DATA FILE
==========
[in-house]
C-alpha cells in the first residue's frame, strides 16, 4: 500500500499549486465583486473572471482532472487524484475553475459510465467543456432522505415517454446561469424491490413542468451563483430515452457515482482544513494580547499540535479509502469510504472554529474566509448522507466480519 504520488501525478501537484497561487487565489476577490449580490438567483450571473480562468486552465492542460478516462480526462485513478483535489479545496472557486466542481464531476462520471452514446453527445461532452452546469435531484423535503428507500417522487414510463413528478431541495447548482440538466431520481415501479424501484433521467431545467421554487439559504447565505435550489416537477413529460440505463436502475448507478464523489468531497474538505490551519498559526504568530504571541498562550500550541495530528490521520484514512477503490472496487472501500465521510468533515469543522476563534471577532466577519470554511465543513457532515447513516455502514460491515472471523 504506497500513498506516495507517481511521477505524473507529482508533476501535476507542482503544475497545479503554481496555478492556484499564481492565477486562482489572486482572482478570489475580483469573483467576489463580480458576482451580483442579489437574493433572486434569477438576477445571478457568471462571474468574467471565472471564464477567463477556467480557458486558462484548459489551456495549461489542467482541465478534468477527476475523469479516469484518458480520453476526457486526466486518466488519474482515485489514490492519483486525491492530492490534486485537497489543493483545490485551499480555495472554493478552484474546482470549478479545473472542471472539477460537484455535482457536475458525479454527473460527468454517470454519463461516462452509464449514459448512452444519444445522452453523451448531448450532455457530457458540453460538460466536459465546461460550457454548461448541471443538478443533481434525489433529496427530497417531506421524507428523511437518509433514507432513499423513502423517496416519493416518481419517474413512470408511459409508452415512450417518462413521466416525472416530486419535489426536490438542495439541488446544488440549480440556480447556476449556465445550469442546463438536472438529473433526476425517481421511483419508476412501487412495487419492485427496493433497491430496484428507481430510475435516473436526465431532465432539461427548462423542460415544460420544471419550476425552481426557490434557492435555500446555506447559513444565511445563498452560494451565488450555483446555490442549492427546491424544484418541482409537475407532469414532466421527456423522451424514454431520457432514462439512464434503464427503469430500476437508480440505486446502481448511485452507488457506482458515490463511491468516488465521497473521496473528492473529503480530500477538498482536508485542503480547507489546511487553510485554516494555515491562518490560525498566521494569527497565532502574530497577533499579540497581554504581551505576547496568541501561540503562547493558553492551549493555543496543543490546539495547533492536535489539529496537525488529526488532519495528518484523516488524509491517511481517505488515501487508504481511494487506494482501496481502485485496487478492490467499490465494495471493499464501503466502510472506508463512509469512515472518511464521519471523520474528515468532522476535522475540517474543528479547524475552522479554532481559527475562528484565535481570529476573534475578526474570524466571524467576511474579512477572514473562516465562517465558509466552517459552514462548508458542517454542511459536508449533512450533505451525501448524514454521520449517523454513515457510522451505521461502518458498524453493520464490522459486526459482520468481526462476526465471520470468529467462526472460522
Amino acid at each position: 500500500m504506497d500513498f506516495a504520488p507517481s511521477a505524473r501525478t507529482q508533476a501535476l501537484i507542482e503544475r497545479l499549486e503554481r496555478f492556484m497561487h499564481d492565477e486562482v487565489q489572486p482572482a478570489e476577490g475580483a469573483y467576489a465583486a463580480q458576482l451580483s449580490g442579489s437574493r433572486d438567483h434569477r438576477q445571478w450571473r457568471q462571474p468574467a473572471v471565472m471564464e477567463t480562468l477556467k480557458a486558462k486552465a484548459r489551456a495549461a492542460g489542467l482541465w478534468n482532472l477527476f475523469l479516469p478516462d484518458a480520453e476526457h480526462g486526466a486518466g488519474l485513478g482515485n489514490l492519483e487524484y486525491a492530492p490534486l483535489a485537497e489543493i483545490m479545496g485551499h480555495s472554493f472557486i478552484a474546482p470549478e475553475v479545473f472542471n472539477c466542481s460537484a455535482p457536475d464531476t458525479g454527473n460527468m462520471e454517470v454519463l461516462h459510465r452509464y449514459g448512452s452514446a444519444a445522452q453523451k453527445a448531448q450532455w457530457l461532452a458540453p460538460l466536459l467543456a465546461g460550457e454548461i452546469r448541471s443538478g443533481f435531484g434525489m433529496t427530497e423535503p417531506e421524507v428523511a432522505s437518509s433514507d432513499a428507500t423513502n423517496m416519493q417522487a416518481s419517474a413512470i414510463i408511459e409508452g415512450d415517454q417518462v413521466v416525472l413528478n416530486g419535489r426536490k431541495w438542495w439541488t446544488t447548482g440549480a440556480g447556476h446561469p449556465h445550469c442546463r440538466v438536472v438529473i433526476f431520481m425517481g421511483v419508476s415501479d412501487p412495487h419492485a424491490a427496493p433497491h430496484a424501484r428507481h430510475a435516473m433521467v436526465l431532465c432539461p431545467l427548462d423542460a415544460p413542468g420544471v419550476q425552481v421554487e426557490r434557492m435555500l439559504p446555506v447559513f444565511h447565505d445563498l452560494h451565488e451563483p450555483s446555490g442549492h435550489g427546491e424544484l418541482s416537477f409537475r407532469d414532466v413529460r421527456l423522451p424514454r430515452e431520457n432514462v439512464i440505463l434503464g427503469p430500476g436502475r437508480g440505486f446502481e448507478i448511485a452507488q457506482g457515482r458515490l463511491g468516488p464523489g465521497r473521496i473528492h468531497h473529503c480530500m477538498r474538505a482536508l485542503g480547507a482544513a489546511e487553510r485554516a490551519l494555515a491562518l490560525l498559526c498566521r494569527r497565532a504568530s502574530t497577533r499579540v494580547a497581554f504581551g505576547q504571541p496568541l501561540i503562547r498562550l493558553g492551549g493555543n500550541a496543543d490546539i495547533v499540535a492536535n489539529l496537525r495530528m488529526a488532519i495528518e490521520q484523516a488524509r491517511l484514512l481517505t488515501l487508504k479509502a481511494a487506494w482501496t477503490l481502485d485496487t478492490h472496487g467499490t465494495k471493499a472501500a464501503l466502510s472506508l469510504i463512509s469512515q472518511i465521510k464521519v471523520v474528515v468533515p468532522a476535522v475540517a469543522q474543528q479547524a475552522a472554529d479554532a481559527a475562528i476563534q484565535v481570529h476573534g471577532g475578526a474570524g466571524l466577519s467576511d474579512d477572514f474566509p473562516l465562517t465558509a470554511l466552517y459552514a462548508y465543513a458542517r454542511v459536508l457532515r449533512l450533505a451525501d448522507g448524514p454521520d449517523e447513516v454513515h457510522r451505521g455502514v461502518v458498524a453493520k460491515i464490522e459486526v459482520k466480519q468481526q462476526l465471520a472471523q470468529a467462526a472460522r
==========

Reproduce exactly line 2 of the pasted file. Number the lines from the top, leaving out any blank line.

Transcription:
C-alpha cells in the first residue's frame, strides 16, 4: 500500500499549486465583486473572471482532472487524484475553475459510465467543456432522505415517454446561469424491490413542468451563483430515452457515482482544513494580547499540535479509502469510504472554529474566509448522507466480519 504520488501525478501537484497561487487565489476577490449580490438567483450571473480562468486552465492542460478516462480526462485513478483535489479545496472557486466542481464531476462520471452514446453527445461532452452546469435531484423535503428507500417522487414510463413528478431541495447548482440538466431520481415501479424501484433521467431545467421554487439559504447565505435550489416537477413529460440505463436502475448507478464523489468531497474538505490551519498559526504568530504571541498562550500550541495530528490521520484514512477503490472496487472501500465521510468533515469543522476563534471577532466577519470554511465543513457532515447513516455502514460491515472471523 504506497500513498506516495507517481511521477505524473507529482508533476501535476507542482503544475497545479503554481496555478492556484499564481492565477486562482489572486482572482478570489475580483469573483467576489463580480458576482451580483442579489437574493433572486434569477438576477445571478457568471462571474468574467471565472471564464477567463477556467480557458486558462484548459489551456495549461489542467482541465478534468477527476475523469479516469484518458480520453476526457486526466486518466488519474482515485489514490492519483486525491492530492490534486485537497489543493483545490485551499480555495472554493478552484474546482470549478479545473472542471472539477460537484455535482457536475458525479454527473460527468454517470454519463461516462452509464449514459448512452444519444445522452453523451448531448450532455457530457458540453460538460466536459465546461460550457454548461448541471443538478443533481434525489433529496427530497417531506421524507428523511437518509433514507432513499423513502423517496416519493416518481419517474413512470408511459409508452415512450417518462413521466416525472416530486419535489426536490438542495439541488446544488440549480440556480447556476449556465445550469442546463438536472438529473433526476425517481421511483419508476412501487412495487419492485427496493433497491430496484428507481430510475435516473436526465431532465432539461427548462423542460415544460420544471419550476425552481426557490434557492435555500446555506447559513444565511445563498452560494451565488450555483446555490442549492427546491424544484418541482409537475407532469414532466421527456423522451424514454431520457432514462439512464434503464427503469430500476437508480440505486446502481448511485452507488457506482458515490463511491468516488465521497473521496473528492473529503480530500477538498482536508485542503480547507489546511487553510485554516494555515491562518490560525498566521494569527497565532502574530497577533499579540497581554504581551505576547496568541501561540503562547493558553492551549493555543496543543490546539495547533492536535489539529496537525488529526488532519495528518484523516488524509491517511481517505488515501487508504481511494487506494482501496481502485485496487478492490467499490465494495471493499464501503466502510472506508463512509469512515472518511464521519471523520474528515468532522476535522475540517474543528479547524475552522479554532481559527475562528484565535481570529476573534475578526474570524466571524467576511474579512477572514473562516465562517465558509466552517459552514462548508458542517454542511459536508449533512450533505451525501448524514454521520449517523454513515457510522451505521461502518458498524453493520464490522459486526459482520468481526462476526465471520470468529467462526472460522